Foreword by Wil Harris
Keen followers of the modding community will recognise this project from last year, however we wanted to feature it on the site today for a couple of reasons. First of all, it's been shortlisted as a finalist for Atomic PC's HotBox of the Year
- a modding competition won last year by no less than G-gnome's Orac³
. Secondly, the Command & Conquer 10th Anniversary Edition
is out in the shops, and this case mod is featured on the 'special features' disc. We thought it was time that we recognised Edvuld's work too, so we present the man himself to discuss the design and construction of his case in his own words. Enjoy!
Temple of Nod by Edvuld
So, it's time for me to chronicle the creation of my mod. I’m building this case as a ATX case. It would have been better and smaller to use mATX, but smaller components are always more expensive. You might think that I’ve been influenced by all the other great game-themed cases posted recently, but that’s not the case(!) - I’ve had plans for about three years or so to build this. This was my project work for the last year in high school (well, the Swedish equivalent).
The design is based on the building of the Temple of Nod from the Command & Conquer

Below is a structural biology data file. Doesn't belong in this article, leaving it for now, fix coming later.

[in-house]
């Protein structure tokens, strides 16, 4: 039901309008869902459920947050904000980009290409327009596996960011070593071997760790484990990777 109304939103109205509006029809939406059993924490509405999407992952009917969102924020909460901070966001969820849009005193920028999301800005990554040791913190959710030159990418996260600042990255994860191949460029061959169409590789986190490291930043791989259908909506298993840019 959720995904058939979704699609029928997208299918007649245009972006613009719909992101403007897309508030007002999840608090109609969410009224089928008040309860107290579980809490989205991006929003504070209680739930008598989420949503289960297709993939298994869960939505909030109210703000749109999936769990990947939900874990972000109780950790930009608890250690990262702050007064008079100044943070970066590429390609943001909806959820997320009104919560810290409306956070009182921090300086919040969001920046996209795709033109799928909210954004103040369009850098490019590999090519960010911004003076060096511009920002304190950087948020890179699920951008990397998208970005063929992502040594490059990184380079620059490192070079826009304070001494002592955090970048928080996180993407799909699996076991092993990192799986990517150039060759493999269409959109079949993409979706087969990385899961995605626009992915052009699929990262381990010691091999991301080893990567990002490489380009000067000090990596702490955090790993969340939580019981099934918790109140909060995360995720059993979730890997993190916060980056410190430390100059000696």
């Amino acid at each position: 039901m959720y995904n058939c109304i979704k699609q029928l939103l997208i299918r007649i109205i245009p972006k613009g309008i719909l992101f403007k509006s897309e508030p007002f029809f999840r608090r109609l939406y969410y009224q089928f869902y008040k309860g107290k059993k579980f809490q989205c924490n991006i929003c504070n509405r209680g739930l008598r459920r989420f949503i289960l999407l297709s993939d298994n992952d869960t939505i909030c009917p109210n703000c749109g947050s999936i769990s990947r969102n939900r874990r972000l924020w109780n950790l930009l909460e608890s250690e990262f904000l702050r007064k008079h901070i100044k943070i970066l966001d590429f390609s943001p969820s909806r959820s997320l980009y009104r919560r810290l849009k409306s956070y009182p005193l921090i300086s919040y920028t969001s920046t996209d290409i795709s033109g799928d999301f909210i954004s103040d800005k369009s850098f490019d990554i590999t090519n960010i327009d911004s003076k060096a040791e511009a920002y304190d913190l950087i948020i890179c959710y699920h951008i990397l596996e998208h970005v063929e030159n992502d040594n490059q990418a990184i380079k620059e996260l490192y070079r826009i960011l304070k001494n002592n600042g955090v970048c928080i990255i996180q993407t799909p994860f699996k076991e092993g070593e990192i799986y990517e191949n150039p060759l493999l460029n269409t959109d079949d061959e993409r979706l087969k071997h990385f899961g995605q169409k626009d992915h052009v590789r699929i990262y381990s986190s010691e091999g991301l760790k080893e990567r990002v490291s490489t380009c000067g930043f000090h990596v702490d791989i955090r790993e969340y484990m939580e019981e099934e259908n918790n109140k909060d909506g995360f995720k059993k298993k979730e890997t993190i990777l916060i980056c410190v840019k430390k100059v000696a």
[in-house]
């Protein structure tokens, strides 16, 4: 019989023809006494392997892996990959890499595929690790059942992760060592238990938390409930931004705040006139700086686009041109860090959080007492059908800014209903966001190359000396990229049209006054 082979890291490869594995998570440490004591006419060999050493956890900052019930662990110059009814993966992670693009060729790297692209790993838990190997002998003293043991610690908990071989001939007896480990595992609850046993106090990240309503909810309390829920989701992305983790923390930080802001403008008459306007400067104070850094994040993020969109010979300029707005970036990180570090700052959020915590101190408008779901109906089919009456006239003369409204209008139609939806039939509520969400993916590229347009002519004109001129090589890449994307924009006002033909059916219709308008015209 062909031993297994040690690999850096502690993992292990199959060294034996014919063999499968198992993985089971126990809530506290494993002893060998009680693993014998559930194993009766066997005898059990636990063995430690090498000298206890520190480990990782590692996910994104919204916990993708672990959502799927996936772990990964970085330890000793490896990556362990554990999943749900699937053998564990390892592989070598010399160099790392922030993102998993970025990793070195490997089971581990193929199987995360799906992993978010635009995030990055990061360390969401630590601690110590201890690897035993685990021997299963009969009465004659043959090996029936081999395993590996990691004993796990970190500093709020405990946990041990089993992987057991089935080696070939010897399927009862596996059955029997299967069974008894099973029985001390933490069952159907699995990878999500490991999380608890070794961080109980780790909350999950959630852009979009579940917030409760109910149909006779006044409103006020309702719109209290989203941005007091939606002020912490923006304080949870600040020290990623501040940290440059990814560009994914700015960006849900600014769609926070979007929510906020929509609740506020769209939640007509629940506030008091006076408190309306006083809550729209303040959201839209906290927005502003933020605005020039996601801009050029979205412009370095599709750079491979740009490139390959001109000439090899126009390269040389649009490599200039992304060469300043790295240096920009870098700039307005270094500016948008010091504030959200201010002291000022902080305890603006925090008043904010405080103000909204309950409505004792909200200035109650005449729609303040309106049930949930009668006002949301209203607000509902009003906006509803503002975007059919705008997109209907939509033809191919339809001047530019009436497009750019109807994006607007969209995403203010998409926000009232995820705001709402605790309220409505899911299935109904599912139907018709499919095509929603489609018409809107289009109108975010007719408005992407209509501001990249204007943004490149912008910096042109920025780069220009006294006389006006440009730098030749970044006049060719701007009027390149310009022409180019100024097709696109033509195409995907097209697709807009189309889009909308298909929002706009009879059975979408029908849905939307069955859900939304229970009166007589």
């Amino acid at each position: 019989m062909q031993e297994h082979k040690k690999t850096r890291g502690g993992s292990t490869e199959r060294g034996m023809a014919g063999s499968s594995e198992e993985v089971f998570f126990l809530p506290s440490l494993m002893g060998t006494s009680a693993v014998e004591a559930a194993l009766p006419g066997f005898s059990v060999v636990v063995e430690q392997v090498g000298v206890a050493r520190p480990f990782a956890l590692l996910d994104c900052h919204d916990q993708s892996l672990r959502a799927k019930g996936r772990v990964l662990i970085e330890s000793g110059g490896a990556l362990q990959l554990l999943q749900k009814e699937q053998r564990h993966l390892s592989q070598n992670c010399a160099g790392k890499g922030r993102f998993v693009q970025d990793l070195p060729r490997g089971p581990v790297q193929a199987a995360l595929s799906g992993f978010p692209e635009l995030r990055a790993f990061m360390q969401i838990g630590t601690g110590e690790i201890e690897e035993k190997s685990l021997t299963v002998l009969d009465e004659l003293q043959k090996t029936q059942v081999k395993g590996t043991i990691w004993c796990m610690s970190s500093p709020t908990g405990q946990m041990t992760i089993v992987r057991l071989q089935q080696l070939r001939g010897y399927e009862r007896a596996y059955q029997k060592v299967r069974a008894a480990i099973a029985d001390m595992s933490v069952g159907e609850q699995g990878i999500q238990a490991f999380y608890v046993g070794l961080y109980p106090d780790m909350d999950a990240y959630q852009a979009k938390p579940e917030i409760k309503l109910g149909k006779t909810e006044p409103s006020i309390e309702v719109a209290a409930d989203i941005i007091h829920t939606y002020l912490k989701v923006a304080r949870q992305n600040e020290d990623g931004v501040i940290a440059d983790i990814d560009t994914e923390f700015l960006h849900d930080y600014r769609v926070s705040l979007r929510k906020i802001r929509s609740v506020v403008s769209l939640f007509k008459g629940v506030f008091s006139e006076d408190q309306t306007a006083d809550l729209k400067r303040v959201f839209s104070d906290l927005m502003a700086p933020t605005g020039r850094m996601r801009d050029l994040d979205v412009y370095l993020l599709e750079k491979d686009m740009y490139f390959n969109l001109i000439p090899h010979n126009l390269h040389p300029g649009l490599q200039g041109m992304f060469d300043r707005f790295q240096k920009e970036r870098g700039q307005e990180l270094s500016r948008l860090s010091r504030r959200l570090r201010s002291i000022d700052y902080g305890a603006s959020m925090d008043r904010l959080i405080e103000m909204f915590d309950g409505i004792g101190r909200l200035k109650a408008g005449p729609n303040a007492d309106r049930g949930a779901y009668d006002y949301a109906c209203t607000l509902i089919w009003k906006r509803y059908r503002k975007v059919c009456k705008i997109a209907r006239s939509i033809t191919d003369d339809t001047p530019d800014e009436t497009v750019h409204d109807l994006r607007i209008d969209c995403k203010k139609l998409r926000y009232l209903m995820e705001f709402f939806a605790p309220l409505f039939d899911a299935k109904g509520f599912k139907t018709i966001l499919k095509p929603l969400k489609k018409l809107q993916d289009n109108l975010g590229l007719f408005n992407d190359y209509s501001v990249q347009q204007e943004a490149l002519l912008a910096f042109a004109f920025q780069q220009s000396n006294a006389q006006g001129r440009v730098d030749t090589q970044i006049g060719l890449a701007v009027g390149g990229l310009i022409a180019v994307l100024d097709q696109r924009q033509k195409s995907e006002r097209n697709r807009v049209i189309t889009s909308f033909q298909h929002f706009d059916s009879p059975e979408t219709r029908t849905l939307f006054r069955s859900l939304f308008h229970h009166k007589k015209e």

universe. Here's a picture for reference.
And just as a teaser, here's how the final thing turned out.
Planning and modelling
I started by doing a lot of sketches and a pair of models. I had to decide how the Temple would look like, since the game's now defunct developer, Westwood Studios, had a problem deciding for themselves - there are about three different designs in the original C&C game. This is the second model I produced, to get a hang of the size. The first one got way too big, so I had to optimize to get it a bit smaller - it’s still pretty big though. I had to make it so wide because I didn’t want to screw up the ratio of the dimensions.
It’ll be a bit larger than a desktop. I planned to use aluminium-plates along with red transparent acrylic for the case. I also wanted to do some engraving on all of the acrylic, since that delivers a cool effect. I bought 1000 bright red LEDs to use in conjunction with the engraving - stay tuned to find out how that worked!
Next I started with the sawing phase. It didn’t work out well at all.
The blade got too hot and melted the acrylic back together again; this really wasn't cool.
I worked a few hours to separate the two plates. Then I tried to saw the plates one at a time, which worked much better.